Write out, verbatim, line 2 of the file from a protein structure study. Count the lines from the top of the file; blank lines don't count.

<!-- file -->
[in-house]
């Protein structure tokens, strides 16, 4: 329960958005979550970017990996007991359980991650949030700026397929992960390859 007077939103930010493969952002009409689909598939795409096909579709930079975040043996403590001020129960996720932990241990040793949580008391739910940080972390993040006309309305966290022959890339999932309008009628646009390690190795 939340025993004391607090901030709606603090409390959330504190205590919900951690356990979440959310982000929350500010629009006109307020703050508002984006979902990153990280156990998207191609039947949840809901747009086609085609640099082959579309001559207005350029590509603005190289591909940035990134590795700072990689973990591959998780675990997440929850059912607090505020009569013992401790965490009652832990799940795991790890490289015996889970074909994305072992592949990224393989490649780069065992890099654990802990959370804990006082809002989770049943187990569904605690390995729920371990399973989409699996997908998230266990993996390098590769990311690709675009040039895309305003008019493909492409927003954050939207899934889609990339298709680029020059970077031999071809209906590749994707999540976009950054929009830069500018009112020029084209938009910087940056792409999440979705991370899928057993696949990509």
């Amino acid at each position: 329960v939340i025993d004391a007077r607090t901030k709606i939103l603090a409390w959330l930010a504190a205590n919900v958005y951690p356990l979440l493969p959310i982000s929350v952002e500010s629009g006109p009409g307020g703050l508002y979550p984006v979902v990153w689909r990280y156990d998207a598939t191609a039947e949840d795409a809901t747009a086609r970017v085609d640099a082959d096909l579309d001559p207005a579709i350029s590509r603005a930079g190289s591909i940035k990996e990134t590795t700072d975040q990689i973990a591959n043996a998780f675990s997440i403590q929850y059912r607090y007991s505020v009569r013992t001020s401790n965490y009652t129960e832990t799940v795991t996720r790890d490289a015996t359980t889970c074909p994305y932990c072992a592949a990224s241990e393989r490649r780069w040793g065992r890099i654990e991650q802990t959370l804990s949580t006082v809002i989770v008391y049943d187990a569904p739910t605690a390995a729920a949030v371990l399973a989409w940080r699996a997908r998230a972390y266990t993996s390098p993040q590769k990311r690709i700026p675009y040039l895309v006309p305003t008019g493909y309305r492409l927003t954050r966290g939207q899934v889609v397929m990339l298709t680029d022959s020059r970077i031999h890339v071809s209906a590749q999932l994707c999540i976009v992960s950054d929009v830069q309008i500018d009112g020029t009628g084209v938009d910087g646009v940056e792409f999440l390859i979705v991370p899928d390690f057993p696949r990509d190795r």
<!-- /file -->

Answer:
């Protein structure tokens, strides 16, 4: 329960958005979550970017990996007991359980991650949030700026397929992960390859 007077939103930010493969952002009409689909598939795409096909579709930079975040043996403590001020129960996720932990241990040793949580008391739910940080972390993040006309309305966290022959890339999932309008009628646009390690190795 939340025993004391607090901030709606603090409390959330504190205590919900951690356990979440959310982000929350500010629009006109307020703050508002984006979902990153990280156990998207191609039947949840809901747009086609085609640099082959579309001559207005350029590509603005190289591909940035990134590795700072990689973990591959998780675990997440929850059912607090505020009569013992401790965490009652832990799940795991790890490289015996889970074909994305072992592949990224393989490649780069065992890099654990802990959370804990006082809002989770049943187990569904605690390995729920371990399973989409699996997908998230266990993996390098590769990311690709675009040039895309305003008019493909492409927003954050939207899934889609990339298709680029020059970077031999071809209906590749994707999540976009950054929009830069500018009112020029084209938009910087940056792409999440979705991370899928057993696949990509």